Date of Award
Every action requires a motivation, a way for the completion of the action to be useful or meaningful to the person performing it. As such, the person adapts citizenship to his or her life so as to enact the role of a citizen. However, although people grant American citizenship meaning through action this does not equate to an understanding that action or its meaning. Therefore I propose that in order to understand American citizenship a person must undergo a process of separation from their individual contextualized manifestations of citizenship. The exposure to a different setting inserts a foreign presence or alternative perspective into the relationship between the person and American citizenship, resulting in an imbalanced relationship between the person, their local setting and the larger context causing citizenship to only gain meaning through separating the person from their citizenship. To prove this thesis the text will present how my relationship with American citizenship has transformed throughout my coursework at Bard College at Simon's Rock. Thus, by reflecting upon specific instances between American citizenship and myself, whilst in conversation with various thinkers, I will demonstrate how the most insightful moments I experience with citizenship was when it separated me from others.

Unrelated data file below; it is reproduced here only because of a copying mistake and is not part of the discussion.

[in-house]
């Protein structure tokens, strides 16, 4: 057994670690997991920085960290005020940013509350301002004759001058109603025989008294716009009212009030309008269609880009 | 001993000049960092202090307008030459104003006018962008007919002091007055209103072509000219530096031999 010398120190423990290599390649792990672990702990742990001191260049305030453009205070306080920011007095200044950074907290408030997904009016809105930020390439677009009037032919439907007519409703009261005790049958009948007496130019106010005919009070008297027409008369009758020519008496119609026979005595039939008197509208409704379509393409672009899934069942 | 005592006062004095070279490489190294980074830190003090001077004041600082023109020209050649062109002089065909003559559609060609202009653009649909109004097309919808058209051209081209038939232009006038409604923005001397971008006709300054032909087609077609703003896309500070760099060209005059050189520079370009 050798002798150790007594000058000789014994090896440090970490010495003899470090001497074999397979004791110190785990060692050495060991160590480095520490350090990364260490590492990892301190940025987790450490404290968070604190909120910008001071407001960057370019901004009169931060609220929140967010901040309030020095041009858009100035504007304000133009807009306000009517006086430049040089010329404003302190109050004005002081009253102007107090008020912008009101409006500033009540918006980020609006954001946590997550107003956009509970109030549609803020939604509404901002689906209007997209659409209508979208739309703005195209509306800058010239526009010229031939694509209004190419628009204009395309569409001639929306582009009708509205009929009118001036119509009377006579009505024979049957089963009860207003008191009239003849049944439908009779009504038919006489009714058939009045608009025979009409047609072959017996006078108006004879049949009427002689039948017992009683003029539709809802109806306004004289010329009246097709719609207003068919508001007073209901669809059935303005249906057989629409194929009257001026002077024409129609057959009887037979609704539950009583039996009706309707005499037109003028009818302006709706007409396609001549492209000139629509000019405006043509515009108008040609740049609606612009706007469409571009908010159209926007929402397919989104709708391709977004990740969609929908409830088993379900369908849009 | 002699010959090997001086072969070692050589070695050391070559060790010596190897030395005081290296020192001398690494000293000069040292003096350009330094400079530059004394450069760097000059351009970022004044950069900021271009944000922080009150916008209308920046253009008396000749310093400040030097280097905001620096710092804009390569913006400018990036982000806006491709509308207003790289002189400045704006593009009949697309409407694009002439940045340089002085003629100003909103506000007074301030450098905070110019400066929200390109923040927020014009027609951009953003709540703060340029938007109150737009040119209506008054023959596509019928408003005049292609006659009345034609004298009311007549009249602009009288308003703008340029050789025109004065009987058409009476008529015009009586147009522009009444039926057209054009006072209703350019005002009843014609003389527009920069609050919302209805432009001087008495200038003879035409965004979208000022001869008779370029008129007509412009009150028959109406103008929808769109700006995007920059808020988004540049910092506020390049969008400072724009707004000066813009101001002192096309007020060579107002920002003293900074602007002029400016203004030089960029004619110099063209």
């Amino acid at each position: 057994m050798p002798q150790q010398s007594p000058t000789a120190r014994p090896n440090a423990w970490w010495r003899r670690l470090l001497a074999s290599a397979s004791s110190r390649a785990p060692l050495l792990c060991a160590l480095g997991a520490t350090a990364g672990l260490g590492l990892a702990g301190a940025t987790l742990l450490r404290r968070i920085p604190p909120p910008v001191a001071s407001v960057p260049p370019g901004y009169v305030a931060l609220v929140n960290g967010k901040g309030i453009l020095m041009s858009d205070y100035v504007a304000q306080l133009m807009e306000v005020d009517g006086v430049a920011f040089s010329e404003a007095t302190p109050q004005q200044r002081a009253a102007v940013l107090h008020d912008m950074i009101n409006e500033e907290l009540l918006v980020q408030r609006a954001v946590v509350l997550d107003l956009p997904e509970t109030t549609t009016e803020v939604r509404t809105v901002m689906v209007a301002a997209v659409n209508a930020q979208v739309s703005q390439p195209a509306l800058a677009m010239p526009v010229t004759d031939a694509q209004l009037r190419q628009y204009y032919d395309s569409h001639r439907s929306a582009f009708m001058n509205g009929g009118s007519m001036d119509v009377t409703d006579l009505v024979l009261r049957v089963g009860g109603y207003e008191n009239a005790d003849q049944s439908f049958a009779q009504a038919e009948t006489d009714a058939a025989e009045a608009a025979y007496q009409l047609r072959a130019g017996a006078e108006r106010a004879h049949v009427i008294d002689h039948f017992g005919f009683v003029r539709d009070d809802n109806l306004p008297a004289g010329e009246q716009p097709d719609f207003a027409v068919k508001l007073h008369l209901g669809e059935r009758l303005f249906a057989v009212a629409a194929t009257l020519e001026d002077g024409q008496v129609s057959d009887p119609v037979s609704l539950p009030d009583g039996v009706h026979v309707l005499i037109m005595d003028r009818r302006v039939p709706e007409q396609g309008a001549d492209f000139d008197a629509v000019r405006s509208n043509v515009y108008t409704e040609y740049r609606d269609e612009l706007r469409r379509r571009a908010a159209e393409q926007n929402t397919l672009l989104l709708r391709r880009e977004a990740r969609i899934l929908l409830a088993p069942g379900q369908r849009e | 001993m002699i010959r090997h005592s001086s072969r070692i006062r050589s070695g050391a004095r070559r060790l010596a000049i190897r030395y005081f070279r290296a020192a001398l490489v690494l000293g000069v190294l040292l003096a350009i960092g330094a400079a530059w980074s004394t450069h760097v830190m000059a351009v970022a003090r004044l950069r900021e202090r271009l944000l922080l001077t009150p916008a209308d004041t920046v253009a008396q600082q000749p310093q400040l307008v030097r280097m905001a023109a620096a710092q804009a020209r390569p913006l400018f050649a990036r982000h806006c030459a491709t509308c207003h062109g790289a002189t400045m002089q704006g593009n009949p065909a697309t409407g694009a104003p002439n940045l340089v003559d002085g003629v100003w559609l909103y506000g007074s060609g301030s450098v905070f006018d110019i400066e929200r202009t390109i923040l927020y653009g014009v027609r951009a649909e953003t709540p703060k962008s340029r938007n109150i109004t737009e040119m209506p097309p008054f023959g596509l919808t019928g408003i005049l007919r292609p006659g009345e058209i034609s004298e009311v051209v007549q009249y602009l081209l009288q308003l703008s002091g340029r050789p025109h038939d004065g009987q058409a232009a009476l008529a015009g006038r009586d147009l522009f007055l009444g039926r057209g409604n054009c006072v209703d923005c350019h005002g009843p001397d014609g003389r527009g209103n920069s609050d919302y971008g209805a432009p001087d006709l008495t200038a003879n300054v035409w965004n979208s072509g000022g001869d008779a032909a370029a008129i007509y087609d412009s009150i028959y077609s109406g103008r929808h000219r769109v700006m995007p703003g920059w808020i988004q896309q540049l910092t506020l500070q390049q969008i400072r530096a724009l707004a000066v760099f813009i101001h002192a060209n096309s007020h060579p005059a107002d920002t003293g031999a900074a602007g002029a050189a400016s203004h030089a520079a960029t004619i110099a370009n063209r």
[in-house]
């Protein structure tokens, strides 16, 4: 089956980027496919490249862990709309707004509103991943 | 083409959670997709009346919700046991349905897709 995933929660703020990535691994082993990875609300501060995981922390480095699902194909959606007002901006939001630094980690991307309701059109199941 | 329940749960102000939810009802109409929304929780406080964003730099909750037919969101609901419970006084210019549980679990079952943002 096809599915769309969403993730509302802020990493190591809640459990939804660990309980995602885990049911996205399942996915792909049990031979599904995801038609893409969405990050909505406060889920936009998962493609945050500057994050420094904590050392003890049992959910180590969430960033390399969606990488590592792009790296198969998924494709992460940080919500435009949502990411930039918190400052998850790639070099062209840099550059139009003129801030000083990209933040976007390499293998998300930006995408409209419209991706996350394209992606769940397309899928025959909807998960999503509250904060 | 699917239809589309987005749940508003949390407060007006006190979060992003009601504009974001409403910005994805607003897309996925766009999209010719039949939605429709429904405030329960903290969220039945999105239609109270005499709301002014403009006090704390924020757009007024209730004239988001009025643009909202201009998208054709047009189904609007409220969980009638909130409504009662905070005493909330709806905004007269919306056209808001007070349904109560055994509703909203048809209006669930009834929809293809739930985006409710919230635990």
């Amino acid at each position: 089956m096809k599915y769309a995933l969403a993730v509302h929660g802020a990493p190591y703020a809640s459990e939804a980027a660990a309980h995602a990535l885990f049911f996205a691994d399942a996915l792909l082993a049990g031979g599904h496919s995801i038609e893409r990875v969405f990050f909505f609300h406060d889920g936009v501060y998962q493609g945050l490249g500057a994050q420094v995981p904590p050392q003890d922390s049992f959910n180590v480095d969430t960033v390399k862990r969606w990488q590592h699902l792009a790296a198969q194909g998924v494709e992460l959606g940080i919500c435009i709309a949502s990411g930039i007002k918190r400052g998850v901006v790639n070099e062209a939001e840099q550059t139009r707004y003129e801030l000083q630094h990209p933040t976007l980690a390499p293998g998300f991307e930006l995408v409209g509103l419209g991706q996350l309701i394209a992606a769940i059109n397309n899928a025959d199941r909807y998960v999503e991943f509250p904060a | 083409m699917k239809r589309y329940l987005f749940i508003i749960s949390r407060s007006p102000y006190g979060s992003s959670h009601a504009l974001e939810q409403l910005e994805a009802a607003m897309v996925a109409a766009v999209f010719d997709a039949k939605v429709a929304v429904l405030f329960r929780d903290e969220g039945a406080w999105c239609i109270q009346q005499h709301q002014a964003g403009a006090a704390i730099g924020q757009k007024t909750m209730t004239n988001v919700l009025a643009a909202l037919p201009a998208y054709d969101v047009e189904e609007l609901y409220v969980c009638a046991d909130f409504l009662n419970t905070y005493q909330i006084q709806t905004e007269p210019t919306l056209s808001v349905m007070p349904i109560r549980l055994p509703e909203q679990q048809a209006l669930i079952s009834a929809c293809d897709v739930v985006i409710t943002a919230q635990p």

Buford, Alannah, "A Citizen: An Examination of Reflections on American Citizenship" (2012). Senior Theses. 637.